When it comes to the
Keweenaw Peninsula, you can think globally. It's a
feature unique to our globe, a rugged peninsula that
juts into the largest freshwater lake in the world.
It's here you'll find rare plants in boreal forests
and bogs, thimbleberries and sand dunes, black bears
and white-tailed deer, blizzards and northern lights
and, measuring in at more than a billion years, some
of the oldest exposed bedrock on the planet.
The region's cultural history contributes to its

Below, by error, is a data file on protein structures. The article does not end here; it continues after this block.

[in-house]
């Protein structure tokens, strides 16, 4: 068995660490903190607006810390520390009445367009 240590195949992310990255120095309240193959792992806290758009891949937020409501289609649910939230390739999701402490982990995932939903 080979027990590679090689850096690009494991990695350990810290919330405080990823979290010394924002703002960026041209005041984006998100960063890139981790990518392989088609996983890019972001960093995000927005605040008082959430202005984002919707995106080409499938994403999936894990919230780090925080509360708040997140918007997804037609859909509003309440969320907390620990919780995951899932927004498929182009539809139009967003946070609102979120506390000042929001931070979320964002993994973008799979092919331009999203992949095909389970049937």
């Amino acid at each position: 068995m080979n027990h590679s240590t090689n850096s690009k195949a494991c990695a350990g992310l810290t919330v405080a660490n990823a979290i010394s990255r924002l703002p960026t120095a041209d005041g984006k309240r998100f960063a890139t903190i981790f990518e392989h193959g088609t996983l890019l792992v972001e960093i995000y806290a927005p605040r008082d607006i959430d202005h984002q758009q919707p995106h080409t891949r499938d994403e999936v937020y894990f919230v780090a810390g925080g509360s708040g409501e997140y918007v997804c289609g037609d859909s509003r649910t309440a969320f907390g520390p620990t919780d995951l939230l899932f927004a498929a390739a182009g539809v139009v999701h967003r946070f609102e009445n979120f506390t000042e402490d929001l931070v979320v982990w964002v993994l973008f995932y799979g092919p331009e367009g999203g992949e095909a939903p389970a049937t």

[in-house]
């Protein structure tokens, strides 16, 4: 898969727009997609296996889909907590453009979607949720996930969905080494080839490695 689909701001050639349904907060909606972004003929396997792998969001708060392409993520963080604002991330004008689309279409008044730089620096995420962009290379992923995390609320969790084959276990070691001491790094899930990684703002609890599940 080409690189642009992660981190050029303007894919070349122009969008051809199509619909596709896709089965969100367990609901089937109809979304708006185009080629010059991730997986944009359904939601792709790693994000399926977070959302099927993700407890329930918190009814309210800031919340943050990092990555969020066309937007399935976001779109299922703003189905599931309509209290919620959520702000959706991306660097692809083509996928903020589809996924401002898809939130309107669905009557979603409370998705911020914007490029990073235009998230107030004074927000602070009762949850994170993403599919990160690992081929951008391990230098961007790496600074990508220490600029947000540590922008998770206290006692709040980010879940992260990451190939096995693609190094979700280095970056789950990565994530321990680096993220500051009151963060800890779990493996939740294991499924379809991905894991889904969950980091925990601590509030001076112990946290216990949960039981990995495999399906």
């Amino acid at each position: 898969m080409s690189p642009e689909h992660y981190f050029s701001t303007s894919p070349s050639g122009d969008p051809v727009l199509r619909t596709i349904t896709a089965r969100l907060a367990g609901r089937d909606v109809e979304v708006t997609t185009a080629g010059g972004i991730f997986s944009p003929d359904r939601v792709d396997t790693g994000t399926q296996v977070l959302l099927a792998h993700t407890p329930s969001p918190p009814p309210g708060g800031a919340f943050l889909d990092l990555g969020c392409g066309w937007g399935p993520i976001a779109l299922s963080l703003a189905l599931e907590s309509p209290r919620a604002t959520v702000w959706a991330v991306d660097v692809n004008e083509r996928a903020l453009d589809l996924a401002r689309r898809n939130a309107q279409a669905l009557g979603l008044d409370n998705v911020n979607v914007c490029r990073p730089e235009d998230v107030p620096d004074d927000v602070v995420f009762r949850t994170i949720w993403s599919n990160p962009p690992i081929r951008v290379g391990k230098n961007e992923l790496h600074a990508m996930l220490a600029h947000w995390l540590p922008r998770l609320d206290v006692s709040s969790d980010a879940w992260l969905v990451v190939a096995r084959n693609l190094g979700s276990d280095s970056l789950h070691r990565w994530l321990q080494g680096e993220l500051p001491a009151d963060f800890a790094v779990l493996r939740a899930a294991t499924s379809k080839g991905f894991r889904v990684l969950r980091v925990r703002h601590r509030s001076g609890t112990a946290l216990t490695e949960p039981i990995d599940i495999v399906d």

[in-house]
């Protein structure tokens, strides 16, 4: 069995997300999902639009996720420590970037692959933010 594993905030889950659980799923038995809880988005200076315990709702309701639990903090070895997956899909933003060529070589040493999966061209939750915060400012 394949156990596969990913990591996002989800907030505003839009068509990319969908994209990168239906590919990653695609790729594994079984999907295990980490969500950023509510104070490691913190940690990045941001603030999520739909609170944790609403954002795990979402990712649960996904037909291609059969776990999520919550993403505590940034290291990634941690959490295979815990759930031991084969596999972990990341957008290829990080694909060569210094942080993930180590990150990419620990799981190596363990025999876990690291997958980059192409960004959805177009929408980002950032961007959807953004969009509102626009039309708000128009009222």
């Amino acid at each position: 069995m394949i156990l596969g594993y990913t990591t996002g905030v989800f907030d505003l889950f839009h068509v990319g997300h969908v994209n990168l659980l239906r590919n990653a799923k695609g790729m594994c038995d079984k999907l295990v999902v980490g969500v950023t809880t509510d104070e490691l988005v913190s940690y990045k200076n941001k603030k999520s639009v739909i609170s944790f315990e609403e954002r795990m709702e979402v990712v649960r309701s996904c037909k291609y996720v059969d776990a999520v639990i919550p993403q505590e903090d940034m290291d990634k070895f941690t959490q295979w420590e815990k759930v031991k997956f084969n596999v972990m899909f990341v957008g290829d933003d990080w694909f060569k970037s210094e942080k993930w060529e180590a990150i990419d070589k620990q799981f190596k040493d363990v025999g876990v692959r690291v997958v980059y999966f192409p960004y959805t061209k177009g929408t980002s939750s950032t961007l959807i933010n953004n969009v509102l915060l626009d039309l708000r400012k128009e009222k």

uniqueness. Relics from the copper mining days,
unique architecture that reflects the climate and
the heritage of the immigrant population that worked
in the mines, small family farms, and commercial
fishing communities help form the rich texture of
Recreation is an important part of living in the
region. Rock hounding, skiing and snowshoeing, berry
picking, hiking, bird watching, walking on the
beaches, and a simpler, slower pace contribute to
the quality of life in the Upper Peninsula. Tourists
spend millions of dollars in the region each year to
experience the Keweenaw Peninsula.